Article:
Monday, August 24, 2009

Naming the Day?

You've heard of Sieze the Day, right? But...have you heard of Name Day?

In the Greek culture, because you are given a Christian name (a religious name), you are also given a name day. Your name day comes on the same day every year as the day on which the saint or religious figure is celebrated in the Greek Orthodox Church. My name day is August 15th.

I celebrated my name day recently. It is the feast day of the falling asleep (not the death) or dormition of the Virgin Mary, or (as we call her in Greek) the Panayia (or Panaghia or Theotokos or...) The Greek tradition requires that you go to church, possibly receive communion and spend the remainder of the day at home to receive the well-wishes of visiting friends and family. Typically, you might be treated to a big celebration lunch at home or at a restaurant, where everyone would greet or toast you with Chronia Polla! This means "many years", the Greek equivalent of Long Life! or Good Health! or Here's to You! or May You Live Long & Prosper! in English.

After lunch, you wait for your visitors, some with small gifts and some with lots of trailing family members along to offer you good wishes and enjoy the tasty treats that you have to offer them. You might have baklava, kourabiethes, galaktoboureko, thiples or koulourakia; Greek coffee and water. You'll need a chaser of water after all that sweetness! In the Greek home, all are offered something sweet when they visit, and on holy days or name days, the home must be rich with all manner of extra pastries and cookies.

This is a simple and traditional Greek eggplant dish that might be served as part of a name day celebration. It has a Turkish name with the translation "the holy man swooned", as in swooned because this dish tasted so good!

2 large eggplants
1/2 cup extra virgin olive oil
2 large onions chopped coarsely
2 medium cloves garlic, peeled and chopped
1 (28 oz) can peeled tomatoes, drained and chopped (reserve juice)
1/4 cup chopped parsley
1 teaspoon cinnamon
salt & pepper, to your taste

Method: Wash the eggplant, dry and cut in half length-wise. Cut off the stalk end; scoop out eggplant, leaving some "meat" near the eggplant shell. Sprinkle salt and pepper on all four halves, turn upside down on paper towels and set aside.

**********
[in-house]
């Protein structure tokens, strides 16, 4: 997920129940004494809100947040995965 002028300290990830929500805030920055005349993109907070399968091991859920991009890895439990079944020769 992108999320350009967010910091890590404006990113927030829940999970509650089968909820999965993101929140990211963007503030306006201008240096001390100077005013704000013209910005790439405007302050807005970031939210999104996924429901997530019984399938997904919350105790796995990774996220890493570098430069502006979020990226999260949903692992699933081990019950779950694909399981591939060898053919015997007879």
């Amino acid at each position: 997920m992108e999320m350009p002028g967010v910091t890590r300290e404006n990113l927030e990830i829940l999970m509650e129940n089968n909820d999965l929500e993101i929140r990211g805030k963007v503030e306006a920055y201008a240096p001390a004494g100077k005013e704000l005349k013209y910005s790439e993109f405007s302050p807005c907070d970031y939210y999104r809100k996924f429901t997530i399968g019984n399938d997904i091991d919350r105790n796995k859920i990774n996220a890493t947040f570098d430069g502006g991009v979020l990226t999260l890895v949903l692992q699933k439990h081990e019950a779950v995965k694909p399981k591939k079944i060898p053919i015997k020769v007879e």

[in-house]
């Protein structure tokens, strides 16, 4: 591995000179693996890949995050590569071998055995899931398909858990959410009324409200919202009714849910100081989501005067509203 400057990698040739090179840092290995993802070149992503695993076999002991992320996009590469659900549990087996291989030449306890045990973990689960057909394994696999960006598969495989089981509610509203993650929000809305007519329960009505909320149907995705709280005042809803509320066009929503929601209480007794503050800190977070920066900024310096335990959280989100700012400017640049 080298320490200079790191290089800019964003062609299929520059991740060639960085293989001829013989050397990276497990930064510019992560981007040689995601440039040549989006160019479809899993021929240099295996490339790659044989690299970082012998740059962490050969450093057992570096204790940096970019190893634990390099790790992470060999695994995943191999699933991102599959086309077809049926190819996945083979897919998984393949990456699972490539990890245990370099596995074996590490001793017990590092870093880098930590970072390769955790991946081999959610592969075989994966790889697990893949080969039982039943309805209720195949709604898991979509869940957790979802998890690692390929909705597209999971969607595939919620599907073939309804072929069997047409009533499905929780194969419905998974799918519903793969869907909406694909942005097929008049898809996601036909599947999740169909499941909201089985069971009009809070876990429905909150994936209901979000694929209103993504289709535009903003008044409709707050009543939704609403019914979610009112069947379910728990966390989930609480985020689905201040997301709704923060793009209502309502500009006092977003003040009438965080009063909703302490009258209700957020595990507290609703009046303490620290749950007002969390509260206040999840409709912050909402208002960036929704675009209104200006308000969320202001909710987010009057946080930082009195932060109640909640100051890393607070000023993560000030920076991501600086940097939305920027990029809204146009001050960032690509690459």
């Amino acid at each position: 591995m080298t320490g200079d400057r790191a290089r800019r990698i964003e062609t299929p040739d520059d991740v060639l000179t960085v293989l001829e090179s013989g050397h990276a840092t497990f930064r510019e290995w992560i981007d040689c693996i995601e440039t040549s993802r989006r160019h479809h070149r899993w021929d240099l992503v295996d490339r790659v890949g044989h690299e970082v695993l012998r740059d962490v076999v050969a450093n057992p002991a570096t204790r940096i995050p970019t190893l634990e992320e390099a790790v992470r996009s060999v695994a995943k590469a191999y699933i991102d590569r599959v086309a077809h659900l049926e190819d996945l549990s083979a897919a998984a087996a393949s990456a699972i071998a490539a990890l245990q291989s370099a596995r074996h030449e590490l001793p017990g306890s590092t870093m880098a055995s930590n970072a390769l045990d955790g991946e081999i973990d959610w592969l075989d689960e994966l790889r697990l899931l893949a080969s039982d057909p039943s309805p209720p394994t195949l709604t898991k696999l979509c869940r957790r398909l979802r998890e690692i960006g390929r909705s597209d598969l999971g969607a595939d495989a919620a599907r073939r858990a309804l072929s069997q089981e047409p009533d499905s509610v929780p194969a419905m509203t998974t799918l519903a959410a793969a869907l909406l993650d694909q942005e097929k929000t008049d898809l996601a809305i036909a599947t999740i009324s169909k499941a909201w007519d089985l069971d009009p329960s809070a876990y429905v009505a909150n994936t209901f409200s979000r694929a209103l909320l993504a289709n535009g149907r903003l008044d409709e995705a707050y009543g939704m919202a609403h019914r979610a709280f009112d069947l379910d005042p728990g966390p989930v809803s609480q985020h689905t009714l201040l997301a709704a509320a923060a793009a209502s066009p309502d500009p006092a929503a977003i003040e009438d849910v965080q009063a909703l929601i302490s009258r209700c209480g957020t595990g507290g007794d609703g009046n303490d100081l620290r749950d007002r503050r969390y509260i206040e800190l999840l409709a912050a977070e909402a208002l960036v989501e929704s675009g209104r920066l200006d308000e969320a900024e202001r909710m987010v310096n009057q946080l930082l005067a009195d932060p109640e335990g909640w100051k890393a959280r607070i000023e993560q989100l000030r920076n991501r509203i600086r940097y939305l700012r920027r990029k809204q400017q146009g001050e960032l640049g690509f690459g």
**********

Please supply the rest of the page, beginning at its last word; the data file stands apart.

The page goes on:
Coarsely chop eggplant "meat". Heat oil in large saucepan or deep frying pan, add garlic and onion and sauté lightly, then add chopped tomatoes, eggplant "meat" and parsley. Stirring constantly, cook over medium heat until everything is heated through and the eggplant is soft. Sprinkle the cinnamon, salt & pepper to suit your taste and stir. If mixture gets thick or begins to stick, add some of the juice from the tomatoes, 1/4 cup at a time. Allow mixture to cool then use to stuff eggplant halves.Place stuffed eggplant halves in oiled baking dish and bake in a 375 oven for about 35 to 45 minutes.
Option: Top with a bit of crumbled Feta cheese and return to the over long enough for the cheese to brown a bit.
To Serve: Allow to cool for 5-10 minutes and serve one per person with crusty French bread and a salad of Romaine lettuce, cucumber and onions dressed with 1 T. white wine vinegar, 3 T. extra virgin olive oil, a pinch of dry oregano and a little salt and pepper.
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What is a name day? http://gogreece.about.com/od/folkloreevents/a/greeknamedays.htm
What is my name day about? http://www.aug.edu/augusta/iconography/dormition.html
For additional assorted recipes, visit my food blog, FOOD FOR THOUGHT, on the marvelous Maura O'Connell's website pages, http://mauraoconnell.com/forums/viewtopic.php?t=223 To date, I've had 65,438 peeks at my recipes. Please take a listen to Maura's music while you're there.
To purchase a book of recipes, downloaded from my website, go to AlphaConnections.net

© 2009 Despina Panagakos Yeargin